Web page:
What WE are giving YOU

While the point still stands that ‘there is no one size fits all software for GDPR compliance’, we will do everything possible to help you along the way, and one of the biggest things we’re doing to help with the transition is adding a number of tools within the software.

Consent to marketing

One of the first areas of GDPR we focused on for our customers is consent. Under the previous Data Protection Act, the rules were much looser on direct marketing to your customers – unless they opted out, this is often referred to as ‘Assumed consent’. GDPR introduces an ‘opt in’ law, meaning you can no longer market to your customers under assumed consent – You first need to obtain that consent and, on request, confirm who gave that consent and when. Additionally, you need to be clear with your customers what they are consenting to, and ensure they are not doing so by default (GDPR legislation states opt ins must be ‘unambiguous’). Obviously, this is a huge change, and the administration alone terrifies many.

We’re going to roll out an update PRE GDPR, allowing you to easily record the details of formal consent. The feature will work backwards from the current ‘opt out’ feature found in the general tab of a patient record, and give the ability to record an ‘opt in’, along with the date of opt in.

While existing customers can be a bit tricky without assumed consent, new customers, and returning customers can give manual consent under the next changes.

As noted above, we’re adding a confirmation of consent box to the general tab, which can be ticked when a new patient registers, or an existing patient comes into the clinic, but this will also flow through to online booking meaning patients registering for online booking can opt in to marketing, which will flow automatically into PracticePal, meaning less manual input from you.

Data Policy and Transparency

The second area we focused on was ‘Transparency’. GDPR emphasises greater transparency of your companies terms and conditions, and the terms of how you will utilise the data of your subject (data policy). This means data policies, and the acceptance of them, become even more important than before.

To combat this, we will be adding a new feature within PracticePal, allowing you to host a document detailing your internal data policies, which you’ll then be able to link to your templates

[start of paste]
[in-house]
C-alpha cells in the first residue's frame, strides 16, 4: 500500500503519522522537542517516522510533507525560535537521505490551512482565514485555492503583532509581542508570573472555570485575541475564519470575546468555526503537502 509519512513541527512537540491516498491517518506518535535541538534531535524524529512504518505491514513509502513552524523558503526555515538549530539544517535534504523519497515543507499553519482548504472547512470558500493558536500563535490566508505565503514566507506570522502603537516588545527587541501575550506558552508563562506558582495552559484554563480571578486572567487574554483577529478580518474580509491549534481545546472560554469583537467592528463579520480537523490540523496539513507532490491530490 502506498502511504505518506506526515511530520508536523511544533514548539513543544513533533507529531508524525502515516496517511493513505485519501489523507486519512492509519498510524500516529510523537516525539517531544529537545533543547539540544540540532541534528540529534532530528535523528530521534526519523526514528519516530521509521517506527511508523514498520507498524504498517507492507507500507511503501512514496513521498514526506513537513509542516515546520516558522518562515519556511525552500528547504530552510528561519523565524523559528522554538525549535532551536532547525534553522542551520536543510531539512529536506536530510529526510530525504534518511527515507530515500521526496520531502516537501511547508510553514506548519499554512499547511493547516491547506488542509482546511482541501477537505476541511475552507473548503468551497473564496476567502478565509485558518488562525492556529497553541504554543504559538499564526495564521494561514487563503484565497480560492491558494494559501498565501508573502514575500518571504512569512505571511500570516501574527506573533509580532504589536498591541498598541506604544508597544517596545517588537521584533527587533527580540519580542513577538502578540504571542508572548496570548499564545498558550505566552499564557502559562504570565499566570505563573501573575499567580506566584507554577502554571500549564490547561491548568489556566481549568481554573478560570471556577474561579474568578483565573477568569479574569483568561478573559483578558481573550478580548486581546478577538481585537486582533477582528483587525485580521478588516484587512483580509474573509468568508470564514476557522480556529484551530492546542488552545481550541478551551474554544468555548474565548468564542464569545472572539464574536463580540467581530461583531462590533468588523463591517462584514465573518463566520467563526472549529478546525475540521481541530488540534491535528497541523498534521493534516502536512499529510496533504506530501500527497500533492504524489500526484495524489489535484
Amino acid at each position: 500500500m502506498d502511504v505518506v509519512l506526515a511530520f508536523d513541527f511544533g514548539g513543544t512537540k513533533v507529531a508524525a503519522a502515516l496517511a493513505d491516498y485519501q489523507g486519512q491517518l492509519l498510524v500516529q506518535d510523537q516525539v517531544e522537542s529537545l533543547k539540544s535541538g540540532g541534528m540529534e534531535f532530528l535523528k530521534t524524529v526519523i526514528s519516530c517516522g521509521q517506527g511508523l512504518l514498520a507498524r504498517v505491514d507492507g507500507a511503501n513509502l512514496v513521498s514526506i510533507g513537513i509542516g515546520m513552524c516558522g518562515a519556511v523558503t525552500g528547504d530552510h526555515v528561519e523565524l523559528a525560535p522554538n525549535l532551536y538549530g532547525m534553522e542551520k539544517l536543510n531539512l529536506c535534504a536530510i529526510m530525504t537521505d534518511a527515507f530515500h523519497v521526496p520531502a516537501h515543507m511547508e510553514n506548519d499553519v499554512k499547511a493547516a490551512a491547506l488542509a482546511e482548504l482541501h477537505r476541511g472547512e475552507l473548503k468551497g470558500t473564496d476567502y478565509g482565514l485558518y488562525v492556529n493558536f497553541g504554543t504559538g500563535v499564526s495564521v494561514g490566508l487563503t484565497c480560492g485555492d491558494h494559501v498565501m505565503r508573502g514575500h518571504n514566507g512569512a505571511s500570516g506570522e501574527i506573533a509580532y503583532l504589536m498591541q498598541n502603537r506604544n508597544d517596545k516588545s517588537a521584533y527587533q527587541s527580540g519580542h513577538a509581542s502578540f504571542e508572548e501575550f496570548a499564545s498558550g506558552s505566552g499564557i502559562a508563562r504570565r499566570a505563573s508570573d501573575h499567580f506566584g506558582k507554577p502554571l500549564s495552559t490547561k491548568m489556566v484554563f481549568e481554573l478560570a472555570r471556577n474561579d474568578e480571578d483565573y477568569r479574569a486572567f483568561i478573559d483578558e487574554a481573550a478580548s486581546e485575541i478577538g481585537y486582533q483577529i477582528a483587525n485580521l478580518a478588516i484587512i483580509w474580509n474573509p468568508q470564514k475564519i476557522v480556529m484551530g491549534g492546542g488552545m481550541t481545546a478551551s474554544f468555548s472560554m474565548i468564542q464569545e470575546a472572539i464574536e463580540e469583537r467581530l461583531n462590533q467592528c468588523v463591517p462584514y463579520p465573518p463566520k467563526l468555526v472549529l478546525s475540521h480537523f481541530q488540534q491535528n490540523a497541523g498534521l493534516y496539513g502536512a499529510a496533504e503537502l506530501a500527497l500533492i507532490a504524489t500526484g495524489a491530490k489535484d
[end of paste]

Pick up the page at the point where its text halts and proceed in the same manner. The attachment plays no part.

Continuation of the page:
• you’ll also be able to attach it to your online booking system with a few simple clicks, along with mandatory consent from your patients.

We’ll also be providing a policy document from ourselves, as the data processors, which can be provided to all of your patients, and will automatically be added to the online booking system, along with your own.

Data Access Protection

Another area of GDPR is the protection of access to data – this one is for us and you. We’ve put in some key changes to help with this which you can read about in the ‘data storage’ section, but you’ll need to ensure you’re following strong security protocols in-house like updating your passwords regularly (We won’t enforce this just yet, but we do recommend a quarterly review) , ensuring all users have different passwords, using strong, hard to guess passwords that are at least 6 characters in length and contain a mix of letters, numbers, and special characters.

We’d also recommend reviewing your internal IT hardware protocols, perhaps look into the security of the computers you use to access the system, ensuring the systems are never left unattended whilst logged in, implementing password rules like those detailed above, or even looking into further policies like encryption for your devices instead of default software password walls, or keeping an audit of who can access the system.

There’s already a few features in the current software that can also help increase your security, like using security groups to restrict the access rights of certain users, should you feel they shouldn’t need to access certain areas, or the ‘access times’ feature in the user setup that lets you restrict the times your users can access the system.